Risperidone and Cytochrome P450 3A
J Clin Psychiatry 1997;58(10):450 [letter]
© Copyright 2014 Physicians Postgraduate Press, Inc.
Purchase This PDF for $40.00
If you are not a paid subscriber, you may purchase the PDF.
(You'll need the free Adobe Acrobat Reader.)
Receive immediate full-text access to JCP. You can subscribe to JCP online-only ($86) or print + online ($156 individual).
With your subscription, receive a free PDF collection of the NCDEU Festschrift articles. Hurry! This offer ends December 31, 2011.
If you are a paid subscriber to JCP and do not yet have a username and password, activate your subscription now.
As a paid subscriber who has activated your subscription, you have access to the HTML and PDF versions of this item.
Click here to login.
Did you forget your password?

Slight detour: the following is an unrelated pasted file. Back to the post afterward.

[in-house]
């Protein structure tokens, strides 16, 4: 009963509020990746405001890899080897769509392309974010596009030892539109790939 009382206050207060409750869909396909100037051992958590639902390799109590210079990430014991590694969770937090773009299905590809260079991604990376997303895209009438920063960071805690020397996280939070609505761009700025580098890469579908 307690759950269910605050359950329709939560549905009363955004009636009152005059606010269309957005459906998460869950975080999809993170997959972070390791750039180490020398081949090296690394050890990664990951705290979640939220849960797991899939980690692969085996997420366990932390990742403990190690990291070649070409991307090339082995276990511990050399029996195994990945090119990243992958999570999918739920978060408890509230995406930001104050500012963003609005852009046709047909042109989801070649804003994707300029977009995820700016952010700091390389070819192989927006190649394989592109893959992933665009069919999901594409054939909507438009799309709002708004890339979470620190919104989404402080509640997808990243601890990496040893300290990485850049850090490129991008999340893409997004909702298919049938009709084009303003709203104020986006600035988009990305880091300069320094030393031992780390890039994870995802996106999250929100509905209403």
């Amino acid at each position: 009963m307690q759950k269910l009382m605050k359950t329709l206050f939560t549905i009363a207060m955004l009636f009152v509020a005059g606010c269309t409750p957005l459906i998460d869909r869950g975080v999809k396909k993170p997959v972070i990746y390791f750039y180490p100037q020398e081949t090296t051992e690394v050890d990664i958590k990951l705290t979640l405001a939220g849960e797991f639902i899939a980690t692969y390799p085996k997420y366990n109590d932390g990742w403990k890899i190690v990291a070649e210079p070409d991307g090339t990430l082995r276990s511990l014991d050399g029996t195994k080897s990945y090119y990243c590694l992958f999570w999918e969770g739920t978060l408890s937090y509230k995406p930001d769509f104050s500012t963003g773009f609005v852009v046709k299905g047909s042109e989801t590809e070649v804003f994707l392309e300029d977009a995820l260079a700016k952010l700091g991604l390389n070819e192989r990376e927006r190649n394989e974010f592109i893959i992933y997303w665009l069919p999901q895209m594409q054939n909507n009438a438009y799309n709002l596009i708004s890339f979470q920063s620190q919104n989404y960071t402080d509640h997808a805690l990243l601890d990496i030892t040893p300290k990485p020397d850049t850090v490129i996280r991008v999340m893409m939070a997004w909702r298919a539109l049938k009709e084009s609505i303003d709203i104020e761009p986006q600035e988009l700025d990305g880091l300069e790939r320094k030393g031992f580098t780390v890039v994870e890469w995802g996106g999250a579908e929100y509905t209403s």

Still can't log in? Contact the Circulation Department at 1-800-489-1001 x4 or send email
Letter to the Editor
Sir: We read with great interest the recent article by Ereshefsky on pharmacokinetics and drug interactions of the new antipsychotics. This work is timely and provides invaluable information for clinicians regarding drug interactions with atypical antipsychotics. In his discussion of cytochrome P450 3A (CYP3A) isoenzyme induction by carbamazepine, Ereshefsky relates that metabolism of certain typical and atypical antipsychotics usually increases when carbamazepine is coadministered.